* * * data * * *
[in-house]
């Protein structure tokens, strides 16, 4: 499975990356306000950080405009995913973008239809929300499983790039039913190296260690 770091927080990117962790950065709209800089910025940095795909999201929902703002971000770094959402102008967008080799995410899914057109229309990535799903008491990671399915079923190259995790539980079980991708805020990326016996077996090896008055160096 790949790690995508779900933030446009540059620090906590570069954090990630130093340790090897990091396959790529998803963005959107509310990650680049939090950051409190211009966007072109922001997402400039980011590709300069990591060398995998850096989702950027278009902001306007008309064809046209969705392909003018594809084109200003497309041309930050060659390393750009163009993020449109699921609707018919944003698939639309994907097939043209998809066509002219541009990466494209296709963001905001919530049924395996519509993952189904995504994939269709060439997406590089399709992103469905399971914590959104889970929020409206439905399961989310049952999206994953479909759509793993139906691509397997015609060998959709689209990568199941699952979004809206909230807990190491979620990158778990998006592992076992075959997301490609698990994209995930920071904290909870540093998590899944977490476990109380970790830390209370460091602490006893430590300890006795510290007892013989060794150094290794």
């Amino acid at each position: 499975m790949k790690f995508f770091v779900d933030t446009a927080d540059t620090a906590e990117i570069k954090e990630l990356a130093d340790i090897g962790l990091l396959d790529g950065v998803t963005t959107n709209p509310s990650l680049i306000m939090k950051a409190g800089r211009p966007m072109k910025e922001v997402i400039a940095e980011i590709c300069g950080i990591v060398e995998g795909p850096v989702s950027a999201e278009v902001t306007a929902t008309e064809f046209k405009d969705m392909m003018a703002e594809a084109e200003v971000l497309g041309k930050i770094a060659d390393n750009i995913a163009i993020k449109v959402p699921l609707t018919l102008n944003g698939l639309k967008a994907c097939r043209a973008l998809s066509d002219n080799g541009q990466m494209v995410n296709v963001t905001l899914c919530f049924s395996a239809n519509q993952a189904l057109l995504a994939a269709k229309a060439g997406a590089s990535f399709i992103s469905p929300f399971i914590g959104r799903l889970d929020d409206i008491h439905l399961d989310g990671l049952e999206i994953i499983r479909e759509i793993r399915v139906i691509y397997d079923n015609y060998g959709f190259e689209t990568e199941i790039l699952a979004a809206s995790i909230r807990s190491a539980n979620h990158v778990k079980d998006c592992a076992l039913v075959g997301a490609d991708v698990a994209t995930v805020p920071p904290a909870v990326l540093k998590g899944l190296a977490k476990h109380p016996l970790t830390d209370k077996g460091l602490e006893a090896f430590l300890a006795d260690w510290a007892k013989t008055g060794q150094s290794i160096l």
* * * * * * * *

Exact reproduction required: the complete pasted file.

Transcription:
[in-house]
């Protein structure tokens, strides 16, 4: 499975990356306000950080405009995913973008239809929300499983790039039913190296260690 770091927080990117962790950065709209800089910025940095795909999201929902703002971000770094959402102008967008080799995410899914057109229309990535799903008491990671399915079923190259995790539980079980991708805020990326016996077996090896008055160096 790949790690995508779900933030446009540059620090906590570069954090990630130093340790090897990091396959790529998803963005959107509310990650680049939090950051409190211009966007072109922001997402400039980011590709300069990591060398995998850096989702950027278009902001306007008309064809046209969705392909003018594809084109200003497309041309930050060659390393750009163009993020449109699921609707018919944003698939639309994907097939043209998809066509002219541009990466494209296709963001905001919530049924395996519509993952189904995504994939269709060439997406590089399709992103469905399971914590959104889970929020409206439905399961989310049952999206994953479909759509793993139906691509397997015609060998959709689209990568199941699952979004809206909230807990190491979620990158778990998006592992076992075959997301490609698990994209995930920071904290909870540093998590899944977490476990109380970790830390209370460091602490006893430590300890006795510290007892013989060794150094290794």
């Amino acid at each position: 499975m790949k790690f995508f770091v779900d933030t446009a927080d540059t620090a906590e990117i570069k954090e990630l990356a130093d340790i090897g962790l990091l396959d790529g950065v998803t963005t959107n709209p509310s990650l680049i306000m939090k950051a409190g800089r211009p966007m072109k910025e922001v997402i400039a940095e980011i590709c300069g950080i990591v060398e995998g795909p850096v989702s950027a999201e278009v902001t306007a929902t008309e064809f046209k405009d969705m392909m003018a703002e594809a084109e200003v971000l497309g041309k930050i770094a060659d390393n750009i995913a163009i993020k449109v959402p699921l609707t018919l102008n944003g698939l639309k967008a994907c097939r043209a973008l998809s066509d002219n080799g541009q990466m494209v995410n296709v963001t905001l899914c919530f049924s395996a239809n519509q993952a189904l057109l995504a994939a269709k229309a060439g997406a590089s990535f399709i992103s469905p929300f399971i914590g959104r799903l889970d929020d409206i008491h439905l399961d989310g990671l049952e999206i994953i499983r479909e759509i793993r399915v139906i691509y397997d079923n015609y060998g959709f190259e689209t990568e199941i790039l699952a979004a809206s995790i909230r807990s190491a539980n979620h990158v778990k079980d998006c592992a076992l039913v075959g997301a490609d991708v698990a994209t995930v805020p920071p904290a909870v990326l540093k998590g899944l190296a977490k476990h109380p016996l970790t830390d209370k077996g460091l602490e006893a090896f430590l300890a006795d260690w510290a007892k013989t008055g060794q150094s290794i160096l």